In a preferred embodiment, the video camera takes a live image of a human face and sends the input image to a dedicated digital-signal-processor (DSP) board for digitization, feature extraction, and final face recognition. The present invention can also be configured to automatically identify a face from a video tape. Both the feature extractor and the neural network recognizer can be implemented in software. A personal computer can be used to control the real-time operation and to display the results.

The invariant feature extractor according to the present invention belongs to a class of invariant algorithms (i.e., rotation-, scale- and position-invariant). However, a different kernel function can be used in different feature extractors according to the present invention to enhance some part of the input or the input's spatial frequency content. This should generally result in a more robust identification. Furthermore, in a preferred embodiment, if the resulting identification confidence measure is low, the face identification system can request another "look" at the same face. During this additional examination, a different set of kernel functions can be used for the feature extractors to improve identification confidence.

The class of invariant algorithms used in the feature extractor is capable of mapping m-dimensional input data into n-dimensional invariant data n<<m, thus effecting very high data compression. This reduces the amount of training and identification work which needs to be performed by the subsequent neural network. The key aspect of the feature extraction algorithm is that it involves a dependent property, (i.e., the kernel function varies with the input data). While not being bound by theory, it is believed that the data dependence of the feature extraction algorithm is the reason why the present invention results in a high confidence measure with only a one-step process without requiring iteration in a hierarchical architecture to build up confidence.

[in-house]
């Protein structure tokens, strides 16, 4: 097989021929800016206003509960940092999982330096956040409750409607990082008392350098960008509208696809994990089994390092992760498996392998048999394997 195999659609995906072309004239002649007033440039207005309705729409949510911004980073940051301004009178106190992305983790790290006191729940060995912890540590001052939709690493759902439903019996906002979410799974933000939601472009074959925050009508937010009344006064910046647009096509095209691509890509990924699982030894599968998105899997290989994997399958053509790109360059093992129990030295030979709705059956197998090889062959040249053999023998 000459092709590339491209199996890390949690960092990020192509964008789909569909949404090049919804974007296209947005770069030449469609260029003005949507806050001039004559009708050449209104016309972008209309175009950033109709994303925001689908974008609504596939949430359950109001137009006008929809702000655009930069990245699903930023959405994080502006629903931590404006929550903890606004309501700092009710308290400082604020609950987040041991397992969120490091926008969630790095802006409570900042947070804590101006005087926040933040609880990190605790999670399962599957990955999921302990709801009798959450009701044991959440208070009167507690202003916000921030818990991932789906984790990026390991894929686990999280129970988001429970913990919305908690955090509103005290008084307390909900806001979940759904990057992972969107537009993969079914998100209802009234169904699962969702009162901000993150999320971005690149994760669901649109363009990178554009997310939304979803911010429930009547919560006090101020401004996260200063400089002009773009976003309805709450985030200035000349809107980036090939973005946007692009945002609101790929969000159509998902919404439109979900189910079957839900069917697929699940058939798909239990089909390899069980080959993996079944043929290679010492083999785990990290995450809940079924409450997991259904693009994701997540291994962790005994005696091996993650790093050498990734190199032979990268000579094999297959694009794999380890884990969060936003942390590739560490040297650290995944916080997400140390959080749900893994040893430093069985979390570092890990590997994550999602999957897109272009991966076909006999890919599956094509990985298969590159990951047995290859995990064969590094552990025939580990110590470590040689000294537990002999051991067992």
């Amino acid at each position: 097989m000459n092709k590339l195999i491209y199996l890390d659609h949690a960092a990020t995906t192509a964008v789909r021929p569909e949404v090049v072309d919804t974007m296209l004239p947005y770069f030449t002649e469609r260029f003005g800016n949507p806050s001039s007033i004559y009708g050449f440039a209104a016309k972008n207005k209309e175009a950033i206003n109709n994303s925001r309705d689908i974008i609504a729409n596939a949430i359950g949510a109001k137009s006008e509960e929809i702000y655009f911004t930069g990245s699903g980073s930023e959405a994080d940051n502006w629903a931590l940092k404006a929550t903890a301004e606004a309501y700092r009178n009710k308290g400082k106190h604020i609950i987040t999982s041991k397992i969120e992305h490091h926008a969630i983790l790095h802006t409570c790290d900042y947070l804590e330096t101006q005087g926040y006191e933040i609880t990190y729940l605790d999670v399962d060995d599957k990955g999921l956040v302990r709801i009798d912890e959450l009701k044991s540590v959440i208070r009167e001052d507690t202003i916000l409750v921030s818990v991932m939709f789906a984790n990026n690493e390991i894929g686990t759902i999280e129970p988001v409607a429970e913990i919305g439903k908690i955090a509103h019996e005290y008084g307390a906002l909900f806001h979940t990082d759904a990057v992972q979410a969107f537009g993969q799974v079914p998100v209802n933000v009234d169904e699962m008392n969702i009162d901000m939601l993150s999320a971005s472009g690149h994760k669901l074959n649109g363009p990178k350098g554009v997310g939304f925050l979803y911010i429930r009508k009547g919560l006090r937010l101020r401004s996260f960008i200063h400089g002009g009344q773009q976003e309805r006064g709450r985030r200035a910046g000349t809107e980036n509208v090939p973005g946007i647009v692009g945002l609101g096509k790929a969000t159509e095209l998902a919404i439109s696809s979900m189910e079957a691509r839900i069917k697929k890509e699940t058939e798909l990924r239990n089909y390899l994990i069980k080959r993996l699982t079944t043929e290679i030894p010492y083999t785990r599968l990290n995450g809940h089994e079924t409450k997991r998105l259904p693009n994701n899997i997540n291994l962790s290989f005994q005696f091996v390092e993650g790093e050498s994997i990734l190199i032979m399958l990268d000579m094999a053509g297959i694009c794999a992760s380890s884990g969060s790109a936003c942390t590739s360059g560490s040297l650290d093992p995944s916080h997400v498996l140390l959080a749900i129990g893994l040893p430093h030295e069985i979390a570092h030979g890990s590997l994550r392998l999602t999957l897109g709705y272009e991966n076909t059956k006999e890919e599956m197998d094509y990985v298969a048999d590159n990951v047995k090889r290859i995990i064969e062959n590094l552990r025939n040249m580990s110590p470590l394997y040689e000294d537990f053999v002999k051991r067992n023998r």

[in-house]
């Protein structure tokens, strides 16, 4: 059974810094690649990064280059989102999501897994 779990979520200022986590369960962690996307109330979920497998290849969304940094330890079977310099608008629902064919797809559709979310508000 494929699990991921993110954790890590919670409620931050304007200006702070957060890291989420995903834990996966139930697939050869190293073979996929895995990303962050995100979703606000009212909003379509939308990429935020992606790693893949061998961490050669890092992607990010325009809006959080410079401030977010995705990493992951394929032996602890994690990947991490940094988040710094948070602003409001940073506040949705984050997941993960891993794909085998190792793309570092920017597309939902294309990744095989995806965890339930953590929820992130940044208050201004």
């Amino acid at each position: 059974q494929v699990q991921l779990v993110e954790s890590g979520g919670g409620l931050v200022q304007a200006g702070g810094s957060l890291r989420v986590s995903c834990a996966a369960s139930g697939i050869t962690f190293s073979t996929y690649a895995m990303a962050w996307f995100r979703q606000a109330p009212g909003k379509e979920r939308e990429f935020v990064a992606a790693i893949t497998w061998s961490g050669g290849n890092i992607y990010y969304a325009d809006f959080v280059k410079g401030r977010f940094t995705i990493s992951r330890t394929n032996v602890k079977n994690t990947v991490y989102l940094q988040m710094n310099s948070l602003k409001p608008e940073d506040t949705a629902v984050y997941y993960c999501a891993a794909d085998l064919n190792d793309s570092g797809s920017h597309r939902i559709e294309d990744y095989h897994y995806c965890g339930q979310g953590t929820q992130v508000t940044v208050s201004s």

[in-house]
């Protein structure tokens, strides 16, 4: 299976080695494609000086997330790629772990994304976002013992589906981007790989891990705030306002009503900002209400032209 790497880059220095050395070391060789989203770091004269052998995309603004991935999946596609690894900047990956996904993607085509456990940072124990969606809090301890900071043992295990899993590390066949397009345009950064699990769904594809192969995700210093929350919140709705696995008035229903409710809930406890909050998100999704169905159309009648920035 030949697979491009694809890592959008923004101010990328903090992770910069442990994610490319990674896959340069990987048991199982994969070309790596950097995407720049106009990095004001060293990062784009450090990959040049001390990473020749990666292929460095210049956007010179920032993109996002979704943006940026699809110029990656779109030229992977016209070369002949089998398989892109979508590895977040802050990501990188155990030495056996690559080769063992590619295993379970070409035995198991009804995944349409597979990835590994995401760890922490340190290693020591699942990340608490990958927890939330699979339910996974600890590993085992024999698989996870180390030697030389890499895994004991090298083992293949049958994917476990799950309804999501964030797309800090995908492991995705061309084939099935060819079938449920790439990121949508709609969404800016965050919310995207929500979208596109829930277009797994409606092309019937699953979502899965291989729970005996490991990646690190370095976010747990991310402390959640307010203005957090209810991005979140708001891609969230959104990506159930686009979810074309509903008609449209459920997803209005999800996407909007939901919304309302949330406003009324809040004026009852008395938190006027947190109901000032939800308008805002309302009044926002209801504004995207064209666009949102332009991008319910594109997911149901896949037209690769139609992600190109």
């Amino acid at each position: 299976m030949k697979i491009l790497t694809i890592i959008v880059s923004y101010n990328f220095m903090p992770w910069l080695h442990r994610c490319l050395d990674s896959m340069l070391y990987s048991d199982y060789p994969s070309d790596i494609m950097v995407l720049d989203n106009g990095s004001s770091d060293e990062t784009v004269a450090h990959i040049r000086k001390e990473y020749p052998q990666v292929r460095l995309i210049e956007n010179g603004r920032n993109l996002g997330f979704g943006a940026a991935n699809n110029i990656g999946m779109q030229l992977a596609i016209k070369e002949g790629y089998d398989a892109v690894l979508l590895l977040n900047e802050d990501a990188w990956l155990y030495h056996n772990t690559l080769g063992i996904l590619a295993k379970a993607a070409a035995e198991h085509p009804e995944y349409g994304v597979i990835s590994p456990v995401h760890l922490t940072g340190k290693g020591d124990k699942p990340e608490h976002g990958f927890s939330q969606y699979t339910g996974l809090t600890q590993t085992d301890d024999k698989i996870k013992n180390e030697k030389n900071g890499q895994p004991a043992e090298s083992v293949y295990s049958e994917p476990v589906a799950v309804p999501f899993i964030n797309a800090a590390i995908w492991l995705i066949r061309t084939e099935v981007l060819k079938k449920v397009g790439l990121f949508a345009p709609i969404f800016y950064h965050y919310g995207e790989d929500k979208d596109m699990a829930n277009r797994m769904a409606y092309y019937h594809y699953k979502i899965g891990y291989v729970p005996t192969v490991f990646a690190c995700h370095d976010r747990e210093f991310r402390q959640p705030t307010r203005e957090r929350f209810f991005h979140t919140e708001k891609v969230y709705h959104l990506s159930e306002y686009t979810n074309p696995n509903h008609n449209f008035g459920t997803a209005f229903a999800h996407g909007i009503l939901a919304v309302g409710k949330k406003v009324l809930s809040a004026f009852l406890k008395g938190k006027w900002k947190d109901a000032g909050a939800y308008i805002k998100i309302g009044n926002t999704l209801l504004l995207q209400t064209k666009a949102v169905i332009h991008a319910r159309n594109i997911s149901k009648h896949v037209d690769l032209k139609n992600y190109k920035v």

An image is digitized to provide an input object space. The input object space is then transformed to a feature vector that includes a set of invariant feature signals. The set of invariant feature signals from the input object space can be extracted by normalizing the input object space according to the set of relationships I.sub.k =.intg..sub..OMEGA. .intg.I(x,y)h[k,I(x,y)ldxdy, where h[k,I(x,y)] is a set of orthogonal (e.g., perpendicular) functions each of which is a function of I and usually decreases as k increases. The integral of such a function times itself, but with a different coefficient k is zero. For example, the set of invariant feature signals from the input object space can be extracted by normalizing the input object space according to the set of relationships

I.sub.k =.intg..sub..OMEGA. .intg.I(x,y)h[k,I(x,y)ldxdy , where h[k;I(x,y)] is a sinc function. Such a sinc function is equivalent to sin f(x)/f(x).

As a further example, the set of invariant feature signals from the input object space can also be extracted by normalizing the input object space according to the set of relationships I.sub.k =.intg..sub..OMEGA. .intg.I(x,y)h[k,I(x,y)ldxdy , where h[k,I(x,y)] is a Bessel function. A Bessel function is one of several transcendental functions, usually represented as power series, that are solutions to a group of related differential equations.

The AFRAID system can provide 90%, preferably 95%, more preferably 99%, confidence of real-time (i.e., less than approximately 3 seconds) recognition, and can tolerate variations in facial expression (e.g., grimacing) as well as limited .+-.5.degree., preferably .+-.10.degree., more preferably .+-.20.degree., changes in aspect. The above 99% confidence rate implies less than a 1% false rejection rate and about a 0.1% false acceptance rate.

A system in accordance with the present invention can function as a stand-alone device and such a stand-alone device can include a database capable of accommodating at least 30,000 enrollees. For a single entry gate, the cost of the AFRAID system according to the present invention will be low.